Anyone who has been breeding for a while knows how heartbreaking it can be. While we were no strangers to hand-rearing puppies, last year for the first time we were faced with the unthinkable – we lost the bitch when her puppies were just 12 hours old.
Our girl went downhill dramatically about six days before she was due to whelp. Blood tests revealed nothing, but she continued to decline, so we performed a Caesarean the next day, delivering 14 puppies. She didn’t ever regain consciousness; we believe ultimately she may have suffered disseminated intravascular coagulopathy, in which blood clots form in the body’s small blood vessels, reducing blood flow and damaging organs. Sad, as she never really met her babies, but we had no time to reflect on this; by this stage, we were already hard at work. The puppies did not feed from her at all, as they were too premature and weak.
Orphaned neonatal puppies have needs that must be met by the breeder. First, they require a heat source, as they are unable to fully maintain body temperature until they are approximately four weeks of age. Initially, they require a temperature of 30 degrees C (86 degrees F), dropping by a degree every few days down to 27 degrees C (80.6 degrees F), which is considered the “thermoneutral zone,” allowing puppies to maintain body temperature at an optimal point with a minimum of energy. Of course, how you provide this heat will vary with your individual situation, but personally we have found that covered heat lamps work well in allowing puppies to choose a temperature gradient that suits them best. A digital thermometer can give useful information on what the environment is at their level, but in the most basic situation, if your puppies are huddling and not settling, it is too cold for them, and if they’re spread out and unsettled, it is probably too warm. Maintenance of suitable temperature is also important to avoid fading puppies due to herpes virus – the virus cannot replicate above 27 degrees C (80.6 degrees F).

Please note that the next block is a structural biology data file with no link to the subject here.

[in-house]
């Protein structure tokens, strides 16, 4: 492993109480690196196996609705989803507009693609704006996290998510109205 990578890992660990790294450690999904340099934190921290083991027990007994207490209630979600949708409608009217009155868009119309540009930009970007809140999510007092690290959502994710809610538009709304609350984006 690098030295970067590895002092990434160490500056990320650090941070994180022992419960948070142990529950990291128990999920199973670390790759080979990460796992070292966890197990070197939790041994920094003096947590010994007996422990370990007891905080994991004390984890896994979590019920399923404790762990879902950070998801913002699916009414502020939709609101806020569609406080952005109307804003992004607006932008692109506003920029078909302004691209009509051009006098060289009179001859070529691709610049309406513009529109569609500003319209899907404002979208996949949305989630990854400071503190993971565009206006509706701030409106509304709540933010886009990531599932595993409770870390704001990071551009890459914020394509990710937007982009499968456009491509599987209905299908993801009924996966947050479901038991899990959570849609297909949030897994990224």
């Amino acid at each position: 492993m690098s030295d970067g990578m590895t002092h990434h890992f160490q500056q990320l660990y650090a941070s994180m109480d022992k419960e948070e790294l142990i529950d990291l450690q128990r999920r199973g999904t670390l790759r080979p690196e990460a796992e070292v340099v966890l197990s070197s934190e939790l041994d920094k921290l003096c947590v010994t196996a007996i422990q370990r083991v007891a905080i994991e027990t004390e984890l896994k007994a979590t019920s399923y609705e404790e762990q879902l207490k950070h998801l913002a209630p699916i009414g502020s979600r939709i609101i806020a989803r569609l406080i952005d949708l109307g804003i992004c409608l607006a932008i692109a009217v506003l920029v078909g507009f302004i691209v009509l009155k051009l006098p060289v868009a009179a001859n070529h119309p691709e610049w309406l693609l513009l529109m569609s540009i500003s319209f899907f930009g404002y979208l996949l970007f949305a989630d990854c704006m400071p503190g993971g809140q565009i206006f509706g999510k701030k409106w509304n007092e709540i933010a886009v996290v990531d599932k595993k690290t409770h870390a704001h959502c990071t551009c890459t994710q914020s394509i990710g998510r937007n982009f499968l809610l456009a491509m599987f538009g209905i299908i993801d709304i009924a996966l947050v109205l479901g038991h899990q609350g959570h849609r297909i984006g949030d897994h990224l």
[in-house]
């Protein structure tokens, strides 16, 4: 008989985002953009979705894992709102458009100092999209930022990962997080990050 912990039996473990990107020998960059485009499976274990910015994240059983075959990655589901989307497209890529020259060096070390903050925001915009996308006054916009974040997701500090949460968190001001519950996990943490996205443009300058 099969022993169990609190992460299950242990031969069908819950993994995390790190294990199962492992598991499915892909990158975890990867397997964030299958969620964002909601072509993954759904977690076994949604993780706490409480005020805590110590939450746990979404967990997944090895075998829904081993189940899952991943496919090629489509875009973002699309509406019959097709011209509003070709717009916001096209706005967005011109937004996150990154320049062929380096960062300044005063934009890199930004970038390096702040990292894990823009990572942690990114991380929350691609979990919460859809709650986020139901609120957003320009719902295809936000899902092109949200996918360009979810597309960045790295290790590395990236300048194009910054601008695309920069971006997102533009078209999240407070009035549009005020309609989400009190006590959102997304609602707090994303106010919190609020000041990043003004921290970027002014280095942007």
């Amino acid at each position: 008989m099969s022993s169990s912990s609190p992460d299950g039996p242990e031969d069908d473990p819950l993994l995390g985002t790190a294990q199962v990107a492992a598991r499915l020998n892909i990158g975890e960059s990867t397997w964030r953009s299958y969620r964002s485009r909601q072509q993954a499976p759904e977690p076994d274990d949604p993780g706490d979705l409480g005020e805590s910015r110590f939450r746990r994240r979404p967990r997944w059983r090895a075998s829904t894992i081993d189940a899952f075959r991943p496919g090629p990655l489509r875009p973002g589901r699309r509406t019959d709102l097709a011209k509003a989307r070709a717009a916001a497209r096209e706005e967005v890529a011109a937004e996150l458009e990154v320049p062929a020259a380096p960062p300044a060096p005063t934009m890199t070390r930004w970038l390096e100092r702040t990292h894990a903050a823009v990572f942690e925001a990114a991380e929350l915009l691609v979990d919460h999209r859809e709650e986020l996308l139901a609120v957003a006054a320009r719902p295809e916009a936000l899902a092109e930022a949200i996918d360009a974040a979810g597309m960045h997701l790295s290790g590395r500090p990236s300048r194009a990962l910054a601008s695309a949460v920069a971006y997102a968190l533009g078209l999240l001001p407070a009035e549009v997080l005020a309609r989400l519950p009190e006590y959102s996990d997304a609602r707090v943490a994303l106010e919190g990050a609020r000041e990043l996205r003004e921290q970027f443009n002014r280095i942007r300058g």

Second, puppies that do not have a dam to nurse from must receive a colostrum supplement for their first 24 hours, and even more importantly, they need this before any other sort of milk supplement. Using milk during this period primes the gut wall to close and prevents the large proteins that make up antibodies from passing through. We use a supplement branded Impact here in Australia (a bovine colostrum concentrate), but we’re not aware of what is available in other countries. A degree of passive immunity is passed from the bitch to the puppies in utero, but this is minimal (as little as 10 percent) compared to what they can absorb through the digestive tract in the first 24 hours following birth. After 24 hours, change to a high-quality milk supplement designed specifically for puppies.
So we have weak, premature puppies with no suckle reflex. The only option we have is to tube-feed. It seems scary: What if I put it in the wrong place and “drown” the puppy? How will I know it’s in the right place? We have some great instructions and a video to watch, but in the end you have to understand that without nutrition your puppies will certainly die. You will be sleep deprived and mistakes may still be made, but if you don’t tube-feed puppies that are too weak to suckle, they will die.
We use a neonatal nasogastric feeding tube (size 8 French with numbered measurements along it) and clean syringes of varying sizes. Cleanliness is important, and all water used for making up colostrum or milk supplements should be pre-boiled, along with washing all feeding equipment in boiled water and detergent (plus clean hands!).
Feeds are tailored to the weight of the puppy and initially every two hours from birth. We tend to find the indicated volumes are on the low side for adequate growth, but start small and often, and gauge the response from there. As puppies grow, they have greater body stores and can manage longer periods without feeding; after a week, you should be able to feed every three hours, and at a week and a half of age, larger volumes can be fed every four hours.
Draw up the required amount of milk in a syringe and take the feeding tube from warm water (this stops it from getting too stiff to pass safely). Check the length of the feeding tube against the side of the puppy, measuring from the nose to the last rib. Take note of this measurement, as you will pass the tube no more, or less, than this number.